NASA's 747-Mounted SOFIA Telescope Snaps First Images From the Stratosphere

Images of Jupiter are the first of 20 years' worth of potentially groundbreaking astronomical imagery

Sofia First Light

The first light image from Sofia, NASA's flying telescope, shows heat radiating from Jupiter. A recent visual-wavelength picture of approximately the same side of Jupiter is shown for comparison.NASA/Anthony Wesley

Infrared images of Jupiter and the galaxy M82 are the first pictures from NASA's flying telescope, which took to the skies late last week.

The Stratospheric Observatory for Infrared Astronomy, or SOFIA, is a modified Boeing 747 jet with a hole in its side to make room for a diameter reflecting telescope 100 inches in diameter. The May 26 flight lasted six hours and reached 35,000 feet.

A composite image of Jupiter shows the planet's heat, trapped since the its formation, pouring out of Jupiter through holes in its clouds. (The image at left is a usual visual-wavelength picture for comparison.)

The "Faint Object infraRed Camera for the Sofia Telescope," or Forcast instrument, took only minutes to capture that image. It would have taken hours to do so with ground-based telescopes, because water vapor in the atmosphere blocks their view.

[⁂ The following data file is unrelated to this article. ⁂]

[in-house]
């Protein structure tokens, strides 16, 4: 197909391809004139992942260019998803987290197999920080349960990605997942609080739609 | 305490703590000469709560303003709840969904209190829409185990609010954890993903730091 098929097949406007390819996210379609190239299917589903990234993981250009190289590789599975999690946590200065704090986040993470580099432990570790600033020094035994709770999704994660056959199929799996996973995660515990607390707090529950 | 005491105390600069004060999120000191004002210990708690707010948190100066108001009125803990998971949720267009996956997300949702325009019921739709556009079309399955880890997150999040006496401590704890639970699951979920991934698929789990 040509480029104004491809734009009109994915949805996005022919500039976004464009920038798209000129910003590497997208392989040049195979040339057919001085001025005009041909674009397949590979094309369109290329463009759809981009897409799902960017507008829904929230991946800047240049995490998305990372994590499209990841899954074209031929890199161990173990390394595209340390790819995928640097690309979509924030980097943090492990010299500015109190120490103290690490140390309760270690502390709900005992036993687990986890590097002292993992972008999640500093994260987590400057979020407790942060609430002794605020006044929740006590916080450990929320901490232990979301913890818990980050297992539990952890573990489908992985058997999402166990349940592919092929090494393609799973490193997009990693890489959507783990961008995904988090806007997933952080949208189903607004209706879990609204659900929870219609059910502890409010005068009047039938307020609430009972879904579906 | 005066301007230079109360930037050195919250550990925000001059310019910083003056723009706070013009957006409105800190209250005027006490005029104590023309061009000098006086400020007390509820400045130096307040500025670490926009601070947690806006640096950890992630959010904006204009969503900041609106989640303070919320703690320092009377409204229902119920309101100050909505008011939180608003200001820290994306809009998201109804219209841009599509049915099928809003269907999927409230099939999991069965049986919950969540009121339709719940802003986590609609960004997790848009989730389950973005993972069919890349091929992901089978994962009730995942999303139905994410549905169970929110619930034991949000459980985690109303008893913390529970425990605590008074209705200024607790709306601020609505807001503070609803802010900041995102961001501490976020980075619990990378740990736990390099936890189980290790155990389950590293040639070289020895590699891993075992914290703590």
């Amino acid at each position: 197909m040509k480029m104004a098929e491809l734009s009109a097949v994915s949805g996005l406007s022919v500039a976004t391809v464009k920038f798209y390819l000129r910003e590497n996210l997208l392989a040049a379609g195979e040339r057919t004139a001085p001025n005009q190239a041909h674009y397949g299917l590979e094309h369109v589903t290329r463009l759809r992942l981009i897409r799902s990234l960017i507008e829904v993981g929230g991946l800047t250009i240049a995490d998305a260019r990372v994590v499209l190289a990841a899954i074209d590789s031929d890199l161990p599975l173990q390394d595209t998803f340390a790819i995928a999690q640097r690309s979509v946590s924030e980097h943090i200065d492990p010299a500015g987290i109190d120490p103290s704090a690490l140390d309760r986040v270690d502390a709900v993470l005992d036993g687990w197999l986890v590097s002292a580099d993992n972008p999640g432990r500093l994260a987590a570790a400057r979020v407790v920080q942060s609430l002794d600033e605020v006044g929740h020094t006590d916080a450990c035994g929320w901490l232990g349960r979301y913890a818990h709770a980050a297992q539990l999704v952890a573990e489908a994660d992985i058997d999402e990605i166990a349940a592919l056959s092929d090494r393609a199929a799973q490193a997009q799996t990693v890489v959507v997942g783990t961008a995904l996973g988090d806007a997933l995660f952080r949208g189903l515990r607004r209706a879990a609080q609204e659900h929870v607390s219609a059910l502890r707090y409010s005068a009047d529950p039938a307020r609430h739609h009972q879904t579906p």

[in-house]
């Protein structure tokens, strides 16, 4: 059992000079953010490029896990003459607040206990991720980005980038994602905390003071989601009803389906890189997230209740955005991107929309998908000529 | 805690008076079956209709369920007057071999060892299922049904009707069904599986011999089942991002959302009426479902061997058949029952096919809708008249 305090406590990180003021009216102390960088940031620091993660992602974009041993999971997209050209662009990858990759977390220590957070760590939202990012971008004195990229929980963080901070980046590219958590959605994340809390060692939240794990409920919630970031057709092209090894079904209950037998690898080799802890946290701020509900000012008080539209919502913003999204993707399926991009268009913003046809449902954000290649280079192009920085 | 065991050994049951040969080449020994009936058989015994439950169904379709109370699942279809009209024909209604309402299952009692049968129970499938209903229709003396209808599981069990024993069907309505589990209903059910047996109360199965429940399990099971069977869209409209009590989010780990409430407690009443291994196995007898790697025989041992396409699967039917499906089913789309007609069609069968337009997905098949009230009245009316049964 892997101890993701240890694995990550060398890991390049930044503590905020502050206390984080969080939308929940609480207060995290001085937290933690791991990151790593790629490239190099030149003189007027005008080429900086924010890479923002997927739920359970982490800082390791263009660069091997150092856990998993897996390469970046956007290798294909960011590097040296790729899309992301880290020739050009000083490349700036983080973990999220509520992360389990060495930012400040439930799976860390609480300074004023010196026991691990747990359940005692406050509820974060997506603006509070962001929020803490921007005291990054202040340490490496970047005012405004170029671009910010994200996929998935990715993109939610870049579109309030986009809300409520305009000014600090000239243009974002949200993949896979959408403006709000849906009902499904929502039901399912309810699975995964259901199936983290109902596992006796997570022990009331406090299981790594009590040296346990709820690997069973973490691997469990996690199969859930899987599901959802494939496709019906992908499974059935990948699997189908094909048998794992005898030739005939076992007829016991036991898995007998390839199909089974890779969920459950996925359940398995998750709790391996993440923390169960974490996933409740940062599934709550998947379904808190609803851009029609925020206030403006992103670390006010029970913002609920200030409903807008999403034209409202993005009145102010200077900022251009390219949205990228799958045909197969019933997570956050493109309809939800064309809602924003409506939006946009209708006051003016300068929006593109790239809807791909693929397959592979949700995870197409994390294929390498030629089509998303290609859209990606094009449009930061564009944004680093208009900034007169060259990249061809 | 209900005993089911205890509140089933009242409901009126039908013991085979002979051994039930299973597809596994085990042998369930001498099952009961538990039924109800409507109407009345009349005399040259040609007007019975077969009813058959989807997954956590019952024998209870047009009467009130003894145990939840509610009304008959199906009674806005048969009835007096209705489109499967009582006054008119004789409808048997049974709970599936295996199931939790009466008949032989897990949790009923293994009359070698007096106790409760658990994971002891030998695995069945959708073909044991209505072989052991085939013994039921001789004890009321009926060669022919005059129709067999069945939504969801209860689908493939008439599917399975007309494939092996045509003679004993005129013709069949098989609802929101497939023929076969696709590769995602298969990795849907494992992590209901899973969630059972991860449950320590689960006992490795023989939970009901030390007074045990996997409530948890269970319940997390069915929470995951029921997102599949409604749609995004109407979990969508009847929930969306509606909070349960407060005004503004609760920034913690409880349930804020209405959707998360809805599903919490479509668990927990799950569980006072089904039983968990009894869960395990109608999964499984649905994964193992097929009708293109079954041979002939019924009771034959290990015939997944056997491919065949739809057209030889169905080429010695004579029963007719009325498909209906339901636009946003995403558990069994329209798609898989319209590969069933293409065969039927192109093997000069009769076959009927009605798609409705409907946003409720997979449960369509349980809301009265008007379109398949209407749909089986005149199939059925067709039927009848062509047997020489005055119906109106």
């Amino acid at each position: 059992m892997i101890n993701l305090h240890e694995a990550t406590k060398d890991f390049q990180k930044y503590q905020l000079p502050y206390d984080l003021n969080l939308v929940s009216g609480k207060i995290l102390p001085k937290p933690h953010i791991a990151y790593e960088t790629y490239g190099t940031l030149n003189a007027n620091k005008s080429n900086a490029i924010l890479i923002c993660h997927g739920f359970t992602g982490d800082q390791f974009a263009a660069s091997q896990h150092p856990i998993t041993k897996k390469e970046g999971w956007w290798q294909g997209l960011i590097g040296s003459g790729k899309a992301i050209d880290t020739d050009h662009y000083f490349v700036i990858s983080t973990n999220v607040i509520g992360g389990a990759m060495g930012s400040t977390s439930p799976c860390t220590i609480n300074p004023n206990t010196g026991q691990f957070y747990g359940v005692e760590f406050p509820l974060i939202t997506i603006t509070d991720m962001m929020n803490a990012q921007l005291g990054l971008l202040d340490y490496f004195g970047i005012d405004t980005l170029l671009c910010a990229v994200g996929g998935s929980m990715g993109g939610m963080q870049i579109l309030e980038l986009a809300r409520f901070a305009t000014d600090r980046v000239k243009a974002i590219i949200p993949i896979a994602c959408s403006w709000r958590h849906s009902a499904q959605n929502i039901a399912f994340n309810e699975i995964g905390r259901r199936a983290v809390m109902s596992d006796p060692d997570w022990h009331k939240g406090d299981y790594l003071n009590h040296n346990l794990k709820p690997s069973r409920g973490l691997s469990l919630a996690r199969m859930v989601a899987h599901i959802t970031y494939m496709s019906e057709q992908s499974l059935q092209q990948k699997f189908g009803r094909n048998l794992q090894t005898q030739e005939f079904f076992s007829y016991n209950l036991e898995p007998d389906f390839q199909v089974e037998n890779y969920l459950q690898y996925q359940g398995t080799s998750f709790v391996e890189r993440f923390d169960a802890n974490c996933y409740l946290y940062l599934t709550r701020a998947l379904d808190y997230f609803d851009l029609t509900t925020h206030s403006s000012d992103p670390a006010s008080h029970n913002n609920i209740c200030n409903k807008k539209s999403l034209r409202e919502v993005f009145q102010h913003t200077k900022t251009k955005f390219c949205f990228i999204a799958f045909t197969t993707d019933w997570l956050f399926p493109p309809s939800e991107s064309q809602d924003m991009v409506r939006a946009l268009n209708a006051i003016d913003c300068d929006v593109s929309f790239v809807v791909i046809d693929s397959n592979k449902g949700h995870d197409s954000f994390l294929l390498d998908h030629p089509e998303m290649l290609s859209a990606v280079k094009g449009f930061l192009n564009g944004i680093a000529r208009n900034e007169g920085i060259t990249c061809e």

Sofia flies above 99 percent of the obstructing water vapor, which allows it to receive about 80 percent of the infrared light visible to the orbiting observatories. It's actually more powerful than the Hubble and Spitzer space telescopes, because it can see light ranging from ultraviolet to the far infrared.

NASA officials celebrated the flight, saying it marked the beginning of a 20-year mission of astronomical science and discovery. NASA's previous flying telescope, the Kuiper, lasted about that long and discovered the rings of Uranus, among other accomplishments.

Sofia will study the compounds present in planet-forming disks around young stars, among other missions.

Scientists from NASA and its partner, the German Space Agency, will jointly operate the 17-ton telescope from inside the plane's cabin. The jet will fly about 500 miles per hour between 41,000 and 45,000 feet, and the autopilot and telescope computers will communicate with one another so astronomers can track a single object throughout the flight.

Door Open in Flight

courtesy NASA